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Mayor Announces Plan to Acquire 600 Acres of Open Space on Stones River

12/4/2012

Property Would Create 1,500-Acre Regional Park System in Eastern Davidson County

NASHVILLE, Tenn. - Mayor Karl Dean today announced plans for the largest acquisition toward implementation of the city’s Open Space Plan of 600 acres on the Stones River and along the Stones River Greenway. Named the Stones River Farm property, it would connect three other major pieces of Metro park land and open space through greenways and waterways to establish a 1,500-acre regional park system comparable in scope to Warner Parks in west Davidson County.

“Just as city leaders had the vision to set aside park land for Centennial, Shelby, Warner and Hadley 100 years ago, preserving this vast, beautiful acreage helps establish a grand park for future generations to enjoy,” Dean said. “Nashville’s Open Space Plan identified this type of property as a high priority, and the city now has a once-in-a-lifetime opportunity to bring it into our park system.”

The Stones River Farm property was first identified in the 1990s as a green space priority for a regional park. The land features almost four miles of river frontage, including a highly scenic bend in the Stones River at its confluence with the Cumberland River.

The tract of land is adjacent to the Metro-owned Ravenwood property and is across the Cumberland River from the 648-acre Peeler Park and Taylor Farm, also owned by Metro. The park would directly serve the Donelson, Hermitage and Old Hickory communities in northeastern Davidson County, and existing greenways connect it to downtown Nashville.

Legislation is expected to be filed with the Metro Council on Friday, Dec. 7, for an option to purchase the property. A contract on the property has been negotiated and obtained by The Conservation Fund, a national nonprofit organization that specializes in facilitating deals between landowners and local governments. Subject to Metro Council approval at its Dec. 18 meeting, Metro would purchase the property from The Conservation Fund in early 2013.

“Preserving the natural beauty of Stones River Farm is a project worth doing, and The Conservation Fund is proud to work with Mayor Dean, Greenways for Nashville and Metro Parks to secure the property and advance the green vision set forth in the Open Space Plan,” said Ralph Knoll, Tennessee Representative for The Conservation Fund. “Open space projects like these almost always require public-private partnerships to succeed, and we are grateful for the local support we are seeing to preserve this land for future public enjoyment.”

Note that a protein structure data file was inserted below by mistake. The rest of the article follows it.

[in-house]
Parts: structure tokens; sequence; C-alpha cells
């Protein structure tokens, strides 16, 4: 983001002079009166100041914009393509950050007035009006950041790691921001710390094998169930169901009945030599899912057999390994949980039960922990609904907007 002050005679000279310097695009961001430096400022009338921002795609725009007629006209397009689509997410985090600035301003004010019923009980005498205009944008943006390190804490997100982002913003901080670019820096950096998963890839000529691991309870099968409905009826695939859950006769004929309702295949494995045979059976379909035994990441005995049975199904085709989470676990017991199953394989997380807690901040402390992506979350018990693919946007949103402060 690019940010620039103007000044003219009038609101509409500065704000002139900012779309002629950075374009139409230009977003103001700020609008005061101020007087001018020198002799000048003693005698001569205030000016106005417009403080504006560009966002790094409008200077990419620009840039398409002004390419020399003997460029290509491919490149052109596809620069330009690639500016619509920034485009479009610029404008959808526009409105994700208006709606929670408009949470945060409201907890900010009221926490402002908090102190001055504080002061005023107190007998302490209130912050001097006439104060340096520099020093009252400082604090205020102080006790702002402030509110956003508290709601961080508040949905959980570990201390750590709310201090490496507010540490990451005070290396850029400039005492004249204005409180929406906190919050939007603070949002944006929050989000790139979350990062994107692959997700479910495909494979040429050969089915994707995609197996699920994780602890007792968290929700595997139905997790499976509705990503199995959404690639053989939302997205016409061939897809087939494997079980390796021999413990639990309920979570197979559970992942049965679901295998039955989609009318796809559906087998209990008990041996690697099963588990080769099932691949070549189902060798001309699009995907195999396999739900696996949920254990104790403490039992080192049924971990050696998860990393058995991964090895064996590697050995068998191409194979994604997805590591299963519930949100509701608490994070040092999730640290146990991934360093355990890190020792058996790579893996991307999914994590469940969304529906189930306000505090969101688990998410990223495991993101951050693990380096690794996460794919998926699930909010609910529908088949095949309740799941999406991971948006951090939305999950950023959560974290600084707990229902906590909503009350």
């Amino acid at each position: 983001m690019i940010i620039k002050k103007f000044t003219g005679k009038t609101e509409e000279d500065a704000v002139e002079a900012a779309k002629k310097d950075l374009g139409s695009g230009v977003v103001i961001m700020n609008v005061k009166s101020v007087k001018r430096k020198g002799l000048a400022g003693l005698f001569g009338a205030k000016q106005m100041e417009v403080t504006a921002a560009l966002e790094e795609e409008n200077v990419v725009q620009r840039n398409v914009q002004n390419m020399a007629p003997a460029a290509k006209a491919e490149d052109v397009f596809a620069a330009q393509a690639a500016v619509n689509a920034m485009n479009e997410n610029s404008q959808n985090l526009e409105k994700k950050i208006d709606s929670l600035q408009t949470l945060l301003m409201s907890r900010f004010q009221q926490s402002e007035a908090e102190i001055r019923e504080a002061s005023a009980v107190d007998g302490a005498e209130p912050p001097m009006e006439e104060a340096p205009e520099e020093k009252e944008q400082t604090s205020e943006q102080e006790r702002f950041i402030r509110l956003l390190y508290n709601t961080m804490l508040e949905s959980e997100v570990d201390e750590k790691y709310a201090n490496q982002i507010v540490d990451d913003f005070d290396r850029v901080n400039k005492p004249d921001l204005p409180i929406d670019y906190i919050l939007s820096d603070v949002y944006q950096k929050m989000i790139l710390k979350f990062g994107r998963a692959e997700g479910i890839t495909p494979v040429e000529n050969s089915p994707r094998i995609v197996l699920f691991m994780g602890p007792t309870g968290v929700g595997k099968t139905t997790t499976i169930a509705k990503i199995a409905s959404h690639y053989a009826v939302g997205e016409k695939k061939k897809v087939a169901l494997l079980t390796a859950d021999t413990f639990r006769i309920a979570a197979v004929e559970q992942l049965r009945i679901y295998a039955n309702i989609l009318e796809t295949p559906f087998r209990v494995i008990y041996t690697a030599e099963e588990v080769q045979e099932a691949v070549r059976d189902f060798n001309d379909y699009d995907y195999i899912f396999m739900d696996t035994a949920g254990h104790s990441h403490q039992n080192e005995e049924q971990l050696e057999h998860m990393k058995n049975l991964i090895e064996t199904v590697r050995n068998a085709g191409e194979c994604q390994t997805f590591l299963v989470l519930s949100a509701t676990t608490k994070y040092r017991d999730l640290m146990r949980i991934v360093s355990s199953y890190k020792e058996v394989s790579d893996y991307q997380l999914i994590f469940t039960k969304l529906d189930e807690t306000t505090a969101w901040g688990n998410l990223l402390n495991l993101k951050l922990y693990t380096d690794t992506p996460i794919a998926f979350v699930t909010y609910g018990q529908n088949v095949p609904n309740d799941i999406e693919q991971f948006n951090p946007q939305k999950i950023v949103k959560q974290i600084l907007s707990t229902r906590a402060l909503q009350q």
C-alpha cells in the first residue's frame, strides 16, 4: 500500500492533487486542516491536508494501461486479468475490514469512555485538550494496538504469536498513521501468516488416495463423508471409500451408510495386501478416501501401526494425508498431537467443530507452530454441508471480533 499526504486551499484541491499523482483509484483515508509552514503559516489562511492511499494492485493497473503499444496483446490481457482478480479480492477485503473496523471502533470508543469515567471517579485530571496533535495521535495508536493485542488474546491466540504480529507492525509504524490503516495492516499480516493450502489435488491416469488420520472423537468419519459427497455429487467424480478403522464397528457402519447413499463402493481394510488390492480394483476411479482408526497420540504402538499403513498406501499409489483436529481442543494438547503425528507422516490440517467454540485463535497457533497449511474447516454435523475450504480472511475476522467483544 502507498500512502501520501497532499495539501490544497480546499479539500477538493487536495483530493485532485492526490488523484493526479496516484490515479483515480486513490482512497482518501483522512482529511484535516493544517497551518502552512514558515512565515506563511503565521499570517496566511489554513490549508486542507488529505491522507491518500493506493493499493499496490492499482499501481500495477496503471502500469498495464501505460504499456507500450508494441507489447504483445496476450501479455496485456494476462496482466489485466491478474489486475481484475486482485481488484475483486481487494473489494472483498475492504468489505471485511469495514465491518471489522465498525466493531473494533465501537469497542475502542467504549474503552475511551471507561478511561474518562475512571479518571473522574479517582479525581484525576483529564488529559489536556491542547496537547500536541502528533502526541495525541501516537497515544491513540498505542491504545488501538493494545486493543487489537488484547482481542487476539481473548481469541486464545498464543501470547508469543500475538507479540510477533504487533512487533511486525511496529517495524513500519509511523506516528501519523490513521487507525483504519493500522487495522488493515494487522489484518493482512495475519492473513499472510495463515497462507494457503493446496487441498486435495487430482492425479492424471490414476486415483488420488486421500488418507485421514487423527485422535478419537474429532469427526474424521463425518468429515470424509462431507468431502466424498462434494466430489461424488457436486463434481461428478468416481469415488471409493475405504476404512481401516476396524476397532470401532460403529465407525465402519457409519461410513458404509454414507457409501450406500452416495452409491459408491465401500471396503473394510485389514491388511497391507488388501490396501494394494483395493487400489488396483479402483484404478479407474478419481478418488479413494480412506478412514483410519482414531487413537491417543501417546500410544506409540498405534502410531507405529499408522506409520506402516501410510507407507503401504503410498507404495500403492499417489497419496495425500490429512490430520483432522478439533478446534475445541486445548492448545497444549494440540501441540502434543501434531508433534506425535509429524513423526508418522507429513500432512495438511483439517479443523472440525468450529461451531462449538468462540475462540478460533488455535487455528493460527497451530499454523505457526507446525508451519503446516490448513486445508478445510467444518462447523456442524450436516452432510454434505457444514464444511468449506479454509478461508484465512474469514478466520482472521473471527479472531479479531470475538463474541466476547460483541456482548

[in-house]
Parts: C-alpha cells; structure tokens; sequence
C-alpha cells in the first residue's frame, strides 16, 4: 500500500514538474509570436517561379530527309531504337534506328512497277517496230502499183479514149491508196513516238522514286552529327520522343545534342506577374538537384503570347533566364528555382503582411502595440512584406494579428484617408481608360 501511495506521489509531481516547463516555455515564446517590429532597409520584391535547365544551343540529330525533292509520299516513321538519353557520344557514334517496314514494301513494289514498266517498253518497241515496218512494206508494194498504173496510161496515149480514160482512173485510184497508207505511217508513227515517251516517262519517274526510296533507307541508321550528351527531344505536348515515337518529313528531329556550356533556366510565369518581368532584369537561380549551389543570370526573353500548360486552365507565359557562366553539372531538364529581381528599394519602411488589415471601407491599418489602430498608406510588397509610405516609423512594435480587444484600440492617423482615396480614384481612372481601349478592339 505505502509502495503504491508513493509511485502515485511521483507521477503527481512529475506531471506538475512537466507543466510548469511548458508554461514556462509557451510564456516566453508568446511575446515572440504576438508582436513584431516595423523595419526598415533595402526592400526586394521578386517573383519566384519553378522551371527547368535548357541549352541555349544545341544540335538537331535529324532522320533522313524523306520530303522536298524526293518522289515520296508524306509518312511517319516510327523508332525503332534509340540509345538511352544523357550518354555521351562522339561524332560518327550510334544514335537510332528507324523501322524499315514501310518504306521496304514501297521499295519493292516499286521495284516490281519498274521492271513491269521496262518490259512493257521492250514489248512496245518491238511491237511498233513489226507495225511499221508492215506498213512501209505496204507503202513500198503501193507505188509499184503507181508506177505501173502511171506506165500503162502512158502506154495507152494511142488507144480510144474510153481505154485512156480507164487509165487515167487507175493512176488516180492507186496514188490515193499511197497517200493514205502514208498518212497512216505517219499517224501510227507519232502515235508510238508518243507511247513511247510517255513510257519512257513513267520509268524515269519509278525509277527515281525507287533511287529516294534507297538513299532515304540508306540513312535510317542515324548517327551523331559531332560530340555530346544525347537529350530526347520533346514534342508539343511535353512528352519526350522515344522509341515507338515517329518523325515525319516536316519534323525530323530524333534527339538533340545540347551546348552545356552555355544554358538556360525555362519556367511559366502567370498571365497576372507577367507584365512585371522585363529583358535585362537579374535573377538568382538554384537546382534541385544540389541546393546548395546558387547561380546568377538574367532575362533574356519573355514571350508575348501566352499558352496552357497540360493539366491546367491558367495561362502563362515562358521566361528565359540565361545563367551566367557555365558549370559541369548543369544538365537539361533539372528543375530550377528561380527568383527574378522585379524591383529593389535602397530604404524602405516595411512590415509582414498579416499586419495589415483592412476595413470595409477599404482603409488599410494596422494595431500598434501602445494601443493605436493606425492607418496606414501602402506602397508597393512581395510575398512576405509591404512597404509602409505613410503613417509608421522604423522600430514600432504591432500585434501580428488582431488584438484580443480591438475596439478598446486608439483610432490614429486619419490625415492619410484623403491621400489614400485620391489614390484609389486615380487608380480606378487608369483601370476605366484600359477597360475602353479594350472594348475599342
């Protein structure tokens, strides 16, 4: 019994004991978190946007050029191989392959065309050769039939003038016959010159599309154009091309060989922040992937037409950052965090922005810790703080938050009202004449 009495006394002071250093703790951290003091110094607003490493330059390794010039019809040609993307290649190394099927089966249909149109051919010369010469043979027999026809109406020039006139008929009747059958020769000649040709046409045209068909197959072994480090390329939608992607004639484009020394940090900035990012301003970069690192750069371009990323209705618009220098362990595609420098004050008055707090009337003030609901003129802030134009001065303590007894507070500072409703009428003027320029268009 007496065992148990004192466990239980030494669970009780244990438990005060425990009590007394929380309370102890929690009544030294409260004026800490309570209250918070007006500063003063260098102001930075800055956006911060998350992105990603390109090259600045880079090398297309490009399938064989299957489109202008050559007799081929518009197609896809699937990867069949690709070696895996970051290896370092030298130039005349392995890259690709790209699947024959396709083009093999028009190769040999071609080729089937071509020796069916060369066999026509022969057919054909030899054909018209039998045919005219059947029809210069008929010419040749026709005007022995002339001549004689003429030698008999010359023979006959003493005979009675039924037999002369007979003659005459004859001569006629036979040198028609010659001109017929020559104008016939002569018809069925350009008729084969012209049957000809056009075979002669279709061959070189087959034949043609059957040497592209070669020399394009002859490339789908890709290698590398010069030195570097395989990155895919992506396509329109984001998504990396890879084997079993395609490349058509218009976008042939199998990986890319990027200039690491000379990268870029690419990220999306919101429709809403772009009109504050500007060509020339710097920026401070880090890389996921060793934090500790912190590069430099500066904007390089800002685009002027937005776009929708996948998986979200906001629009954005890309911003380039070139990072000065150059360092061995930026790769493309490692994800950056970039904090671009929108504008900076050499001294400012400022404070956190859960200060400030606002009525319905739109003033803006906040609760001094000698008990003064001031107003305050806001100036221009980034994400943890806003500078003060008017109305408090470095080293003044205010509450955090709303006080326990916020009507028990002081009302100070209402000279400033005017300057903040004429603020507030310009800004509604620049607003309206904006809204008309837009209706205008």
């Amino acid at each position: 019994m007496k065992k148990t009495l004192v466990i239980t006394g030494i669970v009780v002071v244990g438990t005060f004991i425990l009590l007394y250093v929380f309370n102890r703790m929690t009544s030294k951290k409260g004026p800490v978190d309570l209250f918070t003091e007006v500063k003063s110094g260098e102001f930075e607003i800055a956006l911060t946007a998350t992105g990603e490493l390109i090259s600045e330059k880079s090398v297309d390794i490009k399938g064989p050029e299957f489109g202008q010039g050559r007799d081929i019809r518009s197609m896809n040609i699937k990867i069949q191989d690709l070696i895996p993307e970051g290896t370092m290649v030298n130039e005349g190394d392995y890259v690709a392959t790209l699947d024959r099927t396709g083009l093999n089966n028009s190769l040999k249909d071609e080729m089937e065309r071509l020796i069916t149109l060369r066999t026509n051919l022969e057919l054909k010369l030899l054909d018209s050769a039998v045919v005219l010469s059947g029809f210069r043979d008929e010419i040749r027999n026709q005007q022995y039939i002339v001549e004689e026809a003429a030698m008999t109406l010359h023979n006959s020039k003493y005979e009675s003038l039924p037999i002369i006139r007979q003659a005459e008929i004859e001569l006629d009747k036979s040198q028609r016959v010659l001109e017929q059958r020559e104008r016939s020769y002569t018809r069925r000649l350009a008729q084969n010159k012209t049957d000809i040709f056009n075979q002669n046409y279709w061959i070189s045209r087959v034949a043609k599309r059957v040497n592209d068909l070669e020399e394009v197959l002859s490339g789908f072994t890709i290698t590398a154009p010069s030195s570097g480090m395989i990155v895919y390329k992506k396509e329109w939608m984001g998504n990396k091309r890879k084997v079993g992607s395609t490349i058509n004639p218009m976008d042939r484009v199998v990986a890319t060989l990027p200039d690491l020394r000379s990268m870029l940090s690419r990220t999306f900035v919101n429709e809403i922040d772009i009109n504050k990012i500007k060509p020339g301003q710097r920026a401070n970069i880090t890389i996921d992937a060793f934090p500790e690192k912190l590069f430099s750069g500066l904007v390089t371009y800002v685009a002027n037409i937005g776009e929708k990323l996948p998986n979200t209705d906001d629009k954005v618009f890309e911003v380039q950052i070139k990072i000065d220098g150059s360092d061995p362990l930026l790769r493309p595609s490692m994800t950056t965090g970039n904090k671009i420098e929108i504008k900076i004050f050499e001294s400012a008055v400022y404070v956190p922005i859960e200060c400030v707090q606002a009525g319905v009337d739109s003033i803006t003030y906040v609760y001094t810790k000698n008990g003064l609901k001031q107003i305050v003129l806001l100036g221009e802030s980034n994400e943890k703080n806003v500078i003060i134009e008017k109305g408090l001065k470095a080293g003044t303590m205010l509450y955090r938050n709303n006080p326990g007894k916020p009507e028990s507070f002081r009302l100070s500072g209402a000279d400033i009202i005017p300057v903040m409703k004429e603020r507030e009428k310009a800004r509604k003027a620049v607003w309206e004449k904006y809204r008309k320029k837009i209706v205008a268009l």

Mayor Dean recommended and Metro Council appropriated $15 million in Metro’s fiscal year 2013 capital spending plan for the Open Space Fund and Riverfront Redevelopment, which will finance the $8.2 million acquisition. The Conservation Fund and Greenways for Nashville are leading a private fundraising effort to help reduce the cost to Metro.

“A master plan process that includes significant community input would be the first step in preparing the property for public access,” said Tommy Lynch, director of Metro Parks and Recreation. “The park would offer a range of activities similar to what we have at other regional parks, including nature programming, recreational activities and access to waterways.”

The Stones River Farm land pulls together several pieces of Metro property into a large regional park, largely connected by the existing Stones River Greenway:

The 12-acre Stone Hall historic home area, which was acquired in 2007 and would serve as a gateway to the natural area.

The 180-acre Ravenwood Country Club property, which Metro purchased this past year.
The 648-acre Taylor Farm and Peeler Park property, which would connect by a proposed pedestrian bridge.

The 74-acre Heartland Park, which connects to the property via a greenway pedestrian bridge over the Stones River. The greenway continues to Two Rivers Park and on to the Shelby Bottoms Greenway into downtown Nashville.

The key acquisition moves Nashville forward in implementing the city’s Open Space Plan, which recommends preserving 3,000 acres over the next ten years as park land. The city’s Open Space plan, which Dean announced last year, calls for the preservation of public and private land and was a top recommendation from the Mayor’s Green Ribbon Committee on Environmental Sustainability.